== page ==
What did Ngnghm (which I pronounce “Ann”) think of Urbit? Some elements in Ann’s descriptions of Houyhnhnm computing (which I pronounce “Hunam computing”) were remindful of the famous Martian system software stack Urbit: both computing worlds were alien to Human Computing; both had Orthogonal Persistence; and both relied heavily on pure deterministic computations to minimize the amount of data to log in the persistence journal (as contrasted for instance with the amount of data to manipulate to compute and display answers to end-users). What else did Houyhnhnm computing have in common with Martian software? How did it crucially differ? How did they equally or differently resemble Human systems or differ from them? Ann took a long look at Urbit; while she concluded that indeed the three approaches were quite distinct, she also helped me identify the principles underlying their mutual differences and commonalities.
Posts tagged Meta
In my various professional endeavors, I had to deal a lot with build systems: programs like Unix Make, Common Lisp’s ASDF, or Google’s Bazel, but also package managers like rpm, dpkg or Nix, with which developers describe how to build executable software from source files. As the builds grew larger and more complex and had to fit a wider diversity of configurations, I particularly had to deal with configuration scripts to configure the builds, configuration script generation systems, build extensions to abstract over build complexity, and build extension languages to write these build extensions. Since the experience had left me confused, frustrated, and yearning for a better solution, I asked Ngnghm (or “Ann” as I call her) how Houyhnhnms (or “Hunams” as I call them) dealt with these issues. Could they somehow keep their builds always simple, or did they have some elegant solution to deal with large complex builds?
Once again, Ann wasn’t sure what I meant, and I had to explain her at length the kind of situations I had to deal with and the kind of actions I took, before Ann could map them to processes and interactions that happened in Houyhnhnm computing systems. And her conclusion was that while Houyhnhnms computing systems certainly could express large builds, they didn’t possess a “build system” separate and distinguished from their normal development system; rather their “build system” was simply to use their regular development system at the meta-level, while respecting certain common constraints usually enforced on meta-programs.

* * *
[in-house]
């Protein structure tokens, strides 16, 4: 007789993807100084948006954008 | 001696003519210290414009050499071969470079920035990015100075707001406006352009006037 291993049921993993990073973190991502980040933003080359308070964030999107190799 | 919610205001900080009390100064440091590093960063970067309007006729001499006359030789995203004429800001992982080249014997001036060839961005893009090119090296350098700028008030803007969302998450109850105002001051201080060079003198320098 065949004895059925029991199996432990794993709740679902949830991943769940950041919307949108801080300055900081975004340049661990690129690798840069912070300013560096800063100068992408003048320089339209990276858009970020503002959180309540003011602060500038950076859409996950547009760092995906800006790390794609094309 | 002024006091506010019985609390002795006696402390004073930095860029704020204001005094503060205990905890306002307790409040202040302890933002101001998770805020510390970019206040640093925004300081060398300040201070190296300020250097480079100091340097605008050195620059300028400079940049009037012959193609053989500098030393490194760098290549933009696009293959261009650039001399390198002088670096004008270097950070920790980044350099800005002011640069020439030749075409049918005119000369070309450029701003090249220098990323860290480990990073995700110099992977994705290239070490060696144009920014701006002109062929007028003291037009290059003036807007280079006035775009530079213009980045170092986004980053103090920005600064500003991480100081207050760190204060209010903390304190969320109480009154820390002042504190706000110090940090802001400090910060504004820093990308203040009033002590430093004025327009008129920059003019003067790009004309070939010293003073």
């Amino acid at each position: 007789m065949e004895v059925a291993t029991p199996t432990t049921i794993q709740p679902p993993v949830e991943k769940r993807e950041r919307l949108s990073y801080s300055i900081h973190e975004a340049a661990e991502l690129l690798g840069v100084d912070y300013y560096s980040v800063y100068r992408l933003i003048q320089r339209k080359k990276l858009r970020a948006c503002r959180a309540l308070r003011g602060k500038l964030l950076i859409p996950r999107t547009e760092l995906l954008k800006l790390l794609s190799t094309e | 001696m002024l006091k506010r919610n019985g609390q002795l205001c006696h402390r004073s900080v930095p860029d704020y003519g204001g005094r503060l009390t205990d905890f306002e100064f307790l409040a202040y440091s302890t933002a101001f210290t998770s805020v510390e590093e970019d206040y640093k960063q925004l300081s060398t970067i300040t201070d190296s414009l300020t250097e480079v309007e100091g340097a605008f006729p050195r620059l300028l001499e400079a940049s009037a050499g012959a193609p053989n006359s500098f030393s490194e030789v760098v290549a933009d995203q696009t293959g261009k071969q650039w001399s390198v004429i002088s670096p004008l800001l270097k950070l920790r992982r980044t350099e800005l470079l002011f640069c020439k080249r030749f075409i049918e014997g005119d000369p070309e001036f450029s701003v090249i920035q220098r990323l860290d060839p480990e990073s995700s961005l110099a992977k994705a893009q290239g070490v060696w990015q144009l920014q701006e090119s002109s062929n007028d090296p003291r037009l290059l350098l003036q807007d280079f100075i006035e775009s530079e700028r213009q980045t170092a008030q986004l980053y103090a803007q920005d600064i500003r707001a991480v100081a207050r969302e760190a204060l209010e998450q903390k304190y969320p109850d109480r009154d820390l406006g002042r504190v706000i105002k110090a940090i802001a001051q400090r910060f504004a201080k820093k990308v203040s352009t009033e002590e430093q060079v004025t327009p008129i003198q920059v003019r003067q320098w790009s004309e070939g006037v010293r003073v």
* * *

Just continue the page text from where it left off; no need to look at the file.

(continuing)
In our discussion about the difference between Human applications and their Houyhnhnm counterparts (I often pronounce “Houyhnhnm” as “Hunam”), I was intrigued by claims Ngnghm made (I usually call her “Ann”) that communication was much easier between activities of a Houyhnhnm computing system than between applications of a Human computer system. I asked Ann to elaborate on this topic.
It was easy to agree that Human computer systems made communication something much lower level than it could be. But Ann also argued that Humans had very poor algebras and interfaces for users to combine processes. Just what kinds of communication could there even exist besides the ones that already existed on Human computer systems?
My previous discussion with Ngnghm (or Ann as I call her) left me baffled: I could somehow understand that Houyhnhnms don’t have the concept of an Operating System Kernel (note that I pronounce “Houyhnhnm” “Hunam”); and I could vaguely guess how each of the many aspects of a Human kernel could correspond to a family of software patterns in a Houyhnhnm computing system, at various levels of abstractions. But while I could visualize these patterns individually, it was less clear to me what the big picture was when these smaller compile-time, link-time and runtime abstractions were put together. So I decided to approach their software architecture from the other end: what do end-user applications look like in Houyhnhnm computing systems?
I was baffled again, but not surprised anymore, to find that Houyhnhnms don’t have a notion of application. Granted, there are simple cases where Human applications have direct counterparts in Houyhnhnm computing systems. But in the general case, Houyhnhnms don’t think in terms of standalone applications; they think in terms of platforms that they extend with new functionality.
I admitted to Ngnghm (whom I call “Ann”) that I was perplexed by Houyhnhnm computing systems (I pronounce “Houyhnhnm” like “Hunam”). To better understand them, I wanted to know what their kernels, libraries and applications looked like. There again, he surprised me by having no notion of what I called kernel or application: the way Houyhnhnm systems are architected leads to widely different concepts; and for the most part there isn’t a direct one-to-one correspondance between our notions and theirs. And so I endeavored to discover what in Houyhnhnm computing systems replaces what in Human computer systems is embodied by the operating system kernel.
Ngnghm, or Ann, examined how manual persistence was managed underneath Human computer systems, and contrasted with how Houyhnhnms (pronounced “Hunams”) automated its implementation. This led her to more general remarks about the compared architectures of Human computer systems and Houyhnhnm computing systems: Houyhnhnm computing systems can and do go meta, which to them is notionally down (not up, as some Humans would have it). Going meta allows Houyhnhm computing systems to enjoy qualities not found in Human computer systems, that can’t go meta.